Uproar over Parly closure

Uproar over Parly closure

MASERU – THE indefinite closure of parliament last Thursday triggered uproar from opposition MPs, with some alleging the move was meant to protect under fire Prime Minister Thomas Thabane.
Parliament shut down before dealing with several motions, including two that directly targeted Thabane.

The Democratic Congress (DC)’s Senqu MP, Likeleli Tampane, argued that three important motions on the table of the Speaker Sephiri Motanyane are yet to be dealt with.
The motions include one on a secret ballot that was filed by Mosalemane MP Tsoinyane Rapapa a few months ago.

Another motion was aimed at reducing the powers of the Prime Minister to unilaterally decide on elections. The motion was filed by Advocate Lekhetho Rakuoane.
The third was a no-confidence motion against the Prime Minister which was filed by Koro-Koro MP, Motebang Koma from Thabane’s All Basotho Convention (ABC) party. The DC’s Qalabane MP, Motlalentoa Letsosa, seconded the motion.

Tampane said what has triggered “serious concern” among opposition MPs is the fact that the motions are gathering dust despite their importance.
“We fail to understand why parliament has closed sine die and yet there are motions that have to be worked on,” Tampane said.
Tampane argued that the closure of parliament happened at a time when the country is grappling with a high rate of crime.

“Crime has increased on the side of the government where we see ministers misusing funds by taking international trips from time to time so that they can get per diems,” she said.
Tampane said the number of killings has increased and parliament should have been allowed to deal with scourge.

Thabane was ignoring the hunger pervading the country, she said, adding that the Prime Minister should resign before he is forced out.
Movement for Economic Change (MEC) deputy leader, Tšepang Tšita-Mosena, said they are unhappy about the leader of the House, Deputy Prime Minister Monyane Moleleki’s decision to close parliament without any indication on when it would reopen.

She questioned the decision when parliament has to deal with important issues such as Thabane’s powers and tenure as well as the issue of wool and mohair regulations, which are yet to be concluded.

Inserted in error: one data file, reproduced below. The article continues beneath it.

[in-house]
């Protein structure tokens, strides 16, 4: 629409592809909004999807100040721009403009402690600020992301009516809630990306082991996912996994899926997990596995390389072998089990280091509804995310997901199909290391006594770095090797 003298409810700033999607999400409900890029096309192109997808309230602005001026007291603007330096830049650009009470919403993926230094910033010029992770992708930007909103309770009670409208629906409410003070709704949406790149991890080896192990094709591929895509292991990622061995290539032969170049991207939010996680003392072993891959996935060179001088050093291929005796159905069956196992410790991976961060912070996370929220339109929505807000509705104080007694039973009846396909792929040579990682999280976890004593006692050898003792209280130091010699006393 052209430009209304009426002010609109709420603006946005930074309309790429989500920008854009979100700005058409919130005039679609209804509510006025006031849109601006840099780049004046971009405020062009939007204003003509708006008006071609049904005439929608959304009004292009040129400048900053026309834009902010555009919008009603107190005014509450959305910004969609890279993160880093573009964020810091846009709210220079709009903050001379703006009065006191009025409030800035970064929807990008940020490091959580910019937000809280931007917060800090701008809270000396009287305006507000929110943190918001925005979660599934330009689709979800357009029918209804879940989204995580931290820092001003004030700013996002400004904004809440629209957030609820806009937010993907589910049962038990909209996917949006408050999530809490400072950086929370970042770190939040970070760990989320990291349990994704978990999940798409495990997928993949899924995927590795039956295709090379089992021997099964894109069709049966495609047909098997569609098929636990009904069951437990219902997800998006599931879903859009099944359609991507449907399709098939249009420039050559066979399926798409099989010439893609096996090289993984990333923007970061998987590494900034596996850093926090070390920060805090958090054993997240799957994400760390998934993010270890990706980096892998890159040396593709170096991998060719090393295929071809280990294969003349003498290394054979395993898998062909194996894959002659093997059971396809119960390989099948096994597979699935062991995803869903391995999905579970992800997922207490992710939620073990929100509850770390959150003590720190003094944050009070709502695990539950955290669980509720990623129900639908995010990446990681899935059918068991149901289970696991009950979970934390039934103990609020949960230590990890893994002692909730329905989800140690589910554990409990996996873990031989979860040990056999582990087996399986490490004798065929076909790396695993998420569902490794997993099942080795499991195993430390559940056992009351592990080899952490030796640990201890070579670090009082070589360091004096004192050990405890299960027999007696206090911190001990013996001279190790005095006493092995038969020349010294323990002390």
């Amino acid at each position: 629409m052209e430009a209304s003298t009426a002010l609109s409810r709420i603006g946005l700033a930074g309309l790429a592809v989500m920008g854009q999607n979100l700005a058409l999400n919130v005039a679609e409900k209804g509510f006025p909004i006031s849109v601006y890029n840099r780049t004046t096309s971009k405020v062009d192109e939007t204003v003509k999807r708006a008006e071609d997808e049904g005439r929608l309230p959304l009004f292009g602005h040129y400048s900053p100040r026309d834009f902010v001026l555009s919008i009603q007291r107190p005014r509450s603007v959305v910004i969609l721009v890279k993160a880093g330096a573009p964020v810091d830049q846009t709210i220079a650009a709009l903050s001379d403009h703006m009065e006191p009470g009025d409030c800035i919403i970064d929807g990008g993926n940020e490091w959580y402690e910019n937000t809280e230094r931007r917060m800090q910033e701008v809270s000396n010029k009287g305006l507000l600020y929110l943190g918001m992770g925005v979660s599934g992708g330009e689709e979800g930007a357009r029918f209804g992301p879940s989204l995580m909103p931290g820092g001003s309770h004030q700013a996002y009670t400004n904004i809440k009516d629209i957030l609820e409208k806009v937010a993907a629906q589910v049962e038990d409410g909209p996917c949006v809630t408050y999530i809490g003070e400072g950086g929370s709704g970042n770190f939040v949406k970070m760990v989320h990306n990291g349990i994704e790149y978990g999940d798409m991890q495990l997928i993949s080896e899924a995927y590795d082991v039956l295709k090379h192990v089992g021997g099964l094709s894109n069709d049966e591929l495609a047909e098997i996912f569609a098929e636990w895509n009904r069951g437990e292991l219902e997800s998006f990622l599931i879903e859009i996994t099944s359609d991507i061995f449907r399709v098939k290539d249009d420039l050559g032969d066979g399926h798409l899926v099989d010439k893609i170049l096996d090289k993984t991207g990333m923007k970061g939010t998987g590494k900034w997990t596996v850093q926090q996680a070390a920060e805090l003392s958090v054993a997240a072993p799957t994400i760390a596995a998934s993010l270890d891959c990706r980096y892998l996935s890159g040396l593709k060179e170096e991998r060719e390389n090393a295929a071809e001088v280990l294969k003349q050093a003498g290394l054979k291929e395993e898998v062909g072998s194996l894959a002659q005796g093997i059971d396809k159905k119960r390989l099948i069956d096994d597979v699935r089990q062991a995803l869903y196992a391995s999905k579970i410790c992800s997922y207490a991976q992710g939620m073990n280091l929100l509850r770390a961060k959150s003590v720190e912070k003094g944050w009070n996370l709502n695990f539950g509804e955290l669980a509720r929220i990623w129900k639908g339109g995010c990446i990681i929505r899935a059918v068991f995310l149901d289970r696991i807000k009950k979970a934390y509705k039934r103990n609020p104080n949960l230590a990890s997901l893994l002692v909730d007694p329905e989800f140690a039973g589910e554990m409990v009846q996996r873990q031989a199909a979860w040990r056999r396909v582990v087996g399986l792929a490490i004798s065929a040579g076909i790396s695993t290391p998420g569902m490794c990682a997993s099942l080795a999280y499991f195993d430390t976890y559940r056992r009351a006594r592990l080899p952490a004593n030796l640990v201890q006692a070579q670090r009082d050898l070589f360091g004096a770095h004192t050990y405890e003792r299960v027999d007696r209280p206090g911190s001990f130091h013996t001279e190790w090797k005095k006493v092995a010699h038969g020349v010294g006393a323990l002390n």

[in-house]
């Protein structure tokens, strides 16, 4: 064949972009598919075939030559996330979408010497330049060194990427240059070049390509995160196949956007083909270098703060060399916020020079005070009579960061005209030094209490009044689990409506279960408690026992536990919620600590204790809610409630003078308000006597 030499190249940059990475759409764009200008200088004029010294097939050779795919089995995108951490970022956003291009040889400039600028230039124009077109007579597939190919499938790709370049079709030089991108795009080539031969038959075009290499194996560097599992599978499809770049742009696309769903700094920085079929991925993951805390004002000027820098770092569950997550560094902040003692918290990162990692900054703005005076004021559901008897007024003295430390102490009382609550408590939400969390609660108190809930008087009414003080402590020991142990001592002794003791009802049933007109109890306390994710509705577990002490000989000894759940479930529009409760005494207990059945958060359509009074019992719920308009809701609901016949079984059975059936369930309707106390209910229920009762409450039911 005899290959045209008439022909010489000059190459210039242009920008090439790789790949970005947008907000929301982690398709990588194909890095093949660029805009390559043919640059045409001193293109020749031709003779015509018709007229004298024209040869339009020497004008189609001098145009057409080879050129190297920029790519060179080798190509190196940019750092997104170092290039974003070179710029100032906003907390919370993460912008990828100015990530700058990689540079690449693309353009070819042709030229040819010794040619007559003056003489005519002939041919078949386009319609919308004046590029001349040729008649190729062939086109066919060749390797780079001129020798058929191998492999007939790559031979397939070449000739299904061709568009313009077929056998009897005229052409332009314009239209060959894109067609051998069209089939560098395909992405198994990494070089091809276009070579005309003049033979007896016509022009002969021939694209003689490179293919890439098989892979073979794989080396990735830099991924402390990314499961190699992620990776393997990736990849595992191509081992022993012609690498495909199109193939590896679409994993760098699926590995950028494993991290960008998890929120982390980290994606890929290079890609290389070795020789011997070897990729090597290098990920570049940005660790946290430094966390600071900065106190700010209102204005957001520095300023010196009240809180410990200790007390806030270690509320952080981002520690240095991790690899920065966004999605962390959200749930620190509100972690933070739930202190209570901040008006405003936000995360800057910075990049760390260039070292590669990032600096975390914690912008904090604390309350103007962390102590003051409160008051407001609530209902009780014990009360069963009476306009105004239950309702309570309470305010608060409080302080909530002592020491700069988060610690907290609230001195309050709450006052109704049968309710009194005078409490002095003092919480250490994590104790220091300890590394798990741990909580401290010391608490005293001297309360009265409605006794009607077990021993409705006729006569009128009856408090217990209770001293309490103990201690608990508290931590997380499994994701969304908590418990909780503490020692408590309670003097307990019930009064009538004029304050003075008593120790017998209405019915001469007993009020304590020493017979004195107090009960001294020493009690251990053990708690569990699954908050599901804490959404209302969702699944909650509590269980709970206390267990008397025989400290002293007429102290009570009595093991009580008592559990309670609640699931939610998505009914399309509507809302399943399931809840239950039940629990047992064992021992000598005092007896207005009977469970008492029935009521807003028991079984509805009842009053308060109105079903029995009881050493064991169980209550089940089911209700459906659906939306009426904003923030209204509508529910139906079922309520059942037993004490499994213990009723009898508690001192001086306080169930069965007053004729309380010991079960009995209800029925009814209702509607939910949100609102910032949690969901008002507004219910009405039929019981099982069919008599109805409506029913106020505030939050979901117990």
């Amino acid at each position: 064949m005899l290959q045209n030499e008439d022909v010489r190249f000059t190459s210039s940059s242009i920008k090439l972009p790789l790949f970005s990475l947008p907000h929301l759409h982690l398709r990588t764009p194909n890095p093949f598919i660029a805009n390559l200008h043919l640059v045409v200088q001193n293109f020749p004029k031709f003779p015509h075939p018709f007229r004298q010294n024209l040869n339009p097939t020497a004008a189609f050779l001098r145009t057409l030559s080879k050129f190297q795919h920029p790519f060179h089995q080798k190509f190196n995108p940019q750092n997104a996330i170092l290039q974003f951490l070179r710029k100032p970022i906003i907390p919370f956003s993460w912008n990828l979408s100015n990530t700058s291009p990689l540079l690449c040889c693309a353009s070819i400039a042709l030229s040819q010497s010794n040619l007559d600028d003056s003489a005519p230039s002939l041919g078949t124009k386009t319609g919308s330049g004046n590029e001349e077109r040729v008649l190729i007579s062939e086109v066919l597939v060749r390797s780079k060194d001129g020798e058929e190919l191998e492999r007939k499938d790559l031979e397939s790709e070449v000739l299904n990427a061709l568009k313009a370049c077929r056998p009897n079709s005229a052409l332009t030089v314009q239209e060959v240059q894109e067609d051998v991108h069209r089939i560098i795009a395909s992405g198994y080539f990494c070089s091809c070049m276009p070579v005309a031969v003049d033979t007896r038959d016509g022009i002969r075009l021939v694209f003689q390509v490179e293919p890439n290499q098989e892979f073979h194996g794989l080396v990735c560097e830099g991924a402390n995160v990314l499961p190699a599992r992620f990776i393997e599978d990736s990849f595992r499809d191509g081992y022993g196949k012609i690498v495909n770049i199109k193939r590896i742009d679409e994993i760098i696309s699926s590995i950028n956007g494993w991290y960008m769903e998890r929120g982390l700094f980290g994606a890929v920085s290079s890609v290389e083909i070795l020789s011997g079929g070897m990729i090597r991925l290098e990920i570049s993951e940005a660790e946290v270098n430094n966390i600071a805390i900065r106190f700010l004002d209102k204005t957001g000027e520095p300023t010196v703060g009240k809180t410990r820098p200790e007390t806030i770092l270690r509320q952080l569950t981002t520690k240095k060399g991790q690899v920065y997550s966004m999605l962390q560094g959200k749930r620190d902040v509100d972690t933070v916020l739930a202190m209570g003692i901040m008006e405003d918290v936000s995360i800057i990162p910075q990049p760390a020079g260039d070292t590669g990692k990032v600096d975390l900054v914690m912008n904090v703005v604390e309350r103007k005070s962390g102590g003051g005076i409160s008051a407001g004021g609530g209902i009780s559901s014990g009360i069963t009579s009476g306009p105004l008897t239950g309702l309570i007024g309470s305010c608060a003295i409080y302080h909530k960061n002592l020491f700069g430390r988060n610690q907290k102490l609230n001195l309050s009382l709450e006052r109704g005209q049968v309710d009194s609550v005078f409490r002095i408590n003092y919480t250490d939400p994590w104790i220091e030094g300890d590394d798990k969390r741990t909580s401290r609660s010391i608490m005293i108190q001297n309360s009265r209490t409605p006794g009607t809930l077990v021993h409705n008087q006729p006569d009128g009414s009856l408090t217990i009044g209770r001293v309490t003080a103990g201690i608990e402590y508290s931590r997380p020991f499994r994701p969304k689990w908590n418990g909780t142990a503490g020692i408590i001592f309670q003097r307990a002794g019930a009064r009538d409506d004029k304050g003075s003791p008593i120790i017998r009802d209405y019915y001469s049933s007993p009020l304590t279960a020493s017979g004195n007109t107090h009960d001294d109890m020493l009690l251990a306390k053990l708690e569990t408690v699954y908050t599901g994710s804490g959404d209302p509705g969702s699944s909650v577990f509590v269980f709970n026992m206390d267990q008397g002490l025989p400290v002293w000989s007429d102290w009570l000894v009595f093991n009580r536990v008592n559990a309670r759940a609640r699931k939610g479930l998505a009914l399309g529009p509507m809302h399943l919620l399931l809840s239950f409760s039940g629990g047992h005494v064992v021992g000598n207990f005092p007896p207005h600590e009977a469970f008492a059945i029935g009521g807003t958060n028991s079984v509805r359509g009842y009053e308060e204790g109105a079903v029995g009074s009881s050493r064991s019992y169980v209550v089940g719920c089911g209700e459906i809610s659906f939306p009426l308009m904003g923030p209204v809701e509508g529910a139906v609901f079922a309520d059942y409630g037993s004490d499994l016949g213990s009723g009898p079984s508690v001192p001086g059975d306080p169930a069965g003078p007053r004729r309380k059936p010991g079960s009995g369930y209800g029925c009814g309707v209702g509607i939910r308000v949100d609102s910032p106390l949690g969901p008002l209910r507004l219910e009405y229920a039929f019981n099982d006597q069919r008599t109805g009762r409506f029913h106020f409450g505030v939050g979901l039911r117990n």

“We are happy that farmers have been given three months to go and sell their mohair at any place of their choice but we are not satisfied because they have only been given three months. We are not sure what will happen when those three months expire before parliament reopens,” Tšita-Mosena said.
She said the issue of the regulations was behind the fights in parliament a fortnight ago.

“It was because we wanted the wool and mohair regulations to pass and Basotho to be allowed to go and sell their wool wherever they want,” she said.
Alliance for Democrats (AD)’s MP, Thuso Litjobo, argued that the shutdown was not a unilateral government decision, but had been supported by some opposition MPs.
“As 120 MPs we have all agreed that parliament should be closed,” he said.
Litjobo said if the opposition side did not want parliament to be closed, they should have voted against that motion because they have more numbers than the ruling party in parliament.

He argued that if the opposition MPs wanted to block that motion, they could have done so without any obstruction.
Litjobo said the Speaker has since dismissed the motions that the opposition is lamenting about.
“There are no other motions left. The Speaker has ruled on those motions,” Litjobo said. “Maybe they can start afresh with those motions,” he said.

The AD is the second strongest party after the ABC in the coalition government of four parties that include the Basotho National Party (BNP) and the Reformed Congress of Lesotho (RCL).

Thooe Ramolibeli

 

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